So yes, I went to a corporate party with a friend of my mom’s, no accent, just a dressed up college student, but if anyone asked me who I was or how I’d met him, I’d reply “I’m his Russian mail-order bride.”

        Apparently his coworkers thought I was nice. 😀

    2. Somewhere there is a pic of me and my girlfriend at the time dressed up to go to the Voodoo Club in the mid ’80s. Standard issue Friday night of dancing.

      Yeah. We were kinda, different.

  2. *hugs* Excellent! I look forward to reading what you write.

    And at some point you’re going to realize there are a bunch of people behind you, and you’re going to start running with your freak flag, thinking they’re after you, only to be passed by some fit young muscled guy yelling “Woot! I thought it was a parade, but when I realized it was a marathon, I can join in!”

    1. Don’t forget those of us on roughly the same path but who seem to disappear into the underbrush for a while only to reappear on the path, shout “Hi folks!” and disappear into the underbrush again, just on the other side of the path…

      1. While giggling madly about scaring the living-daylights out of some of the other runners . . . SIGH. I know my tribe.

  3. turns baneful eye on what “the best men/women” are up to.

    Don’t you mean “Good Men/Women”? [Crazy Grin]

  4. Another Mutt chiming in.. couldn’t agree with you more.
    Don’t hold your breath or walk around on eggshells.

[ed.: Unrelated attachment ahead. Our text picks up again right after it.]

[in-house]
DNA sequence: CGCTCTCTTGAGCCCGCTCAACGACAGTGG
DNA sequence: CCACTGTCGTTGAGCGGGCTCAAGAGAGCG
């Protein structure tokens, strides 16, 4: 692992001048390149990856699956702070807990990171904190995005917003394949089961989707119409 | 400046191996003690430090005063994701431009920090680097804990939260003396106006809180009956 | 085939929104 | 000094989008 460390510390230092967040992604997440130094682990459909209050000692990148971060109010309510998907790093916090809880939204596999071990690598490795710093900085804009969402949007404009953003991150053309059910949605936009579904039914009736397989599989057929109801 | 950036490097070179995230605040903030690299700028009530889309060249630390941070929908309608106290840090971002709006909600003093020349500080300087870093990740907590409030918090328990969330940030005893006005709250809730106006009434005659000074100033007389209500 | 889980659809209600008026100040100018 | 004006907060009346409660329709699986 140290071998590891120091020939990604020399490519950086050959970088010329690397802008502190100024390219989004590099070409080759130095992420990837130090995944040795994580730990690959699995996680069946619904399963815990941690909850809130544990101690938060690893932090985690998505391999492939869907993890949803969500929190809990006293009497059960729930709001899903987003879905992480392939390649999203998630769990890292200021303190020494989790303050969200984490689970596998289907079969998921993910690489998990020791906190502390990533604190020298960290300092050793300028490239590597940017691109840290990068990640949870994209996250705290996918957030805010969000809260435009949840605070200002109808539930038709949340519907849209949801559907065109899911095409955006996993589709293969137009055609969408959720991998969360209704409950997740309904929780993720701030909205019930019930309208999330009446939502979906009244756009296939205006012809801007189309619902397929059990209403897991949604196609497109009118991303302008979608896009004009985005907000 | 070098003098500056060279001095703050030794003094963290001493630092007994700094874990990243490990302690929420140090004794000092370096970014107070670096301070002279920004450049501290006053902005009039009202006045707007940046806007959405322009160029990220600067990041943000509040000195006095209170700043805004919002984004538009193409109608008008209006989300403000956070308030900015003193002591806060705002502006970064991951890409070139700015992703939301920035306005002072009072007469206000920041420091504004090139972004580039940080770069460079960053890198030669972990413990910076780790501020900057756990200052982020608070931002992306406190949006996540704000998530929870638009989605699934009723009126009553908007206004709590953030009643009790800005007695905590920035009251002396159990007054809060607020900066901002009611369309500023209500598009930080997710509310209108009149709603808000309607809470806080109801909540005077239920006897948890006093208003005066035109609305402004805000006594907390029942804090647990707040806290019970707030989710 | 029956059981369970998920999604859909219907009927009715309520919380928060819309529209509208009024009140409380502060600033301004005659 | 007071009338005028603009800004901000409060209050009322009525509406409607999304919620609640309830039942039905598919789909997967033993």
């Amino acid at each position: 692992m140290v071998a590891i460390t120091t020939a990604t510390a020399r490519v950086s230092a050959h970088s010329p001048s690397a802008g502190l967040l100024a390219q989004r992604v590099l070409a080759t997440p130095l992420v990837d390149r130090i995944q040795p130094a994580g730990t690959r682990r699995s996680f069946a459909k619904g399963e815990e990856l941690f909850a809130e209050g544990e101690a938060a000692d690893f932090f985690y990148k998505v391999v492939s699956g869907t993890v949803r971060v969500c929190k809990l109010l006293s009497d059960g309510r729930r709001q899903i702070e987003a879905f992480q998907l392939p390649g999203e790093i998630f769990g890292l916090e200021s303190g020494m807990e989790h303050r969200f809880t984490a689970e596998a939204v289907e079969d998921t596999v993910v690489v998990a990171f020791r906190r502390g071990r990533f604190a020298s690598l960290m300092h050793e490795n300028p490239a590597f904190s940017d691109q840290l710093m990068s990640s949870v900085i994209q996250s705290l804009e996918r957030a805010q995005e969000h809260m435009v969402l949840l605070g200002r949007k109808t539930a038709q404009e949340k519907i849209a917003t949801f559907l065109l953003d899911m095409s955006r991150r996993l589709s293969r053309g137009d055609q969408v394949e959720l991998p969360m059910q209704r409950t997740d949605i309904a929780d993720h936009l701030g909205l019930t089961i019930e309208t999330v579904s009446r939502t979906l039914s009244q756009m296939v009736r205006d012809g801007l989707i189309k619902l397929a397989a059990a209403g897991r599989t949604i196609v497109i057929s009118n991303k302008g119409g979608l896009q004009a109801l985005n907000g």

Make our aspiring” betters” get oxygen starved and anxious wondering what form our next non-compliant act or posture will take.
    After all-echo chambers are a form of vaccum and no one is breathing that very long.

  5. Mongrel. Mutt. (I admit I *like* mutts.) Whatever happened to that wonderful concept, ‘hybrid vigor’? (Damn right I am biased on that one.)

    1. *raises finger* Ah, hybrid vigor is a thing, but so is hybrid breakdown– I don’t think humans are actually very suited to that, our extremes just aren’t that extreme, but there may be edge cases– basically if you cross two “pure” streams, you get a much better result, but you then have to cross with one or the other “pure” stream, rather than another hybrid, to keep that vigor.

      Adding in a third “pure” stream makes it more complicated, and adding in a cross of two other “pure” streams makes it even more complicated.

      The cool thing with humans is that we’re not pure enough that any of our streams is all that pure, it’s normal for “pure” streams to have tall guy short son tall grandson– so the main result of crossing two different crosses is that they have a way lower chance of recessives. If the original four “pure” streams were different enough.

        1. Don’t ever cross the streams. Imagine all life as you know it stopping instantaneously and every molecule in your body exploding at the speed of light!

      1. Heh. My grandmother was 5’10”. My mother was 5’8″. I am a disappointingly normal 5’6″.

        …my daughter is 6’1″ and not necessarily done growing.

        She wants to visit Japan. I want to go with her just so I can film her getting around. 😀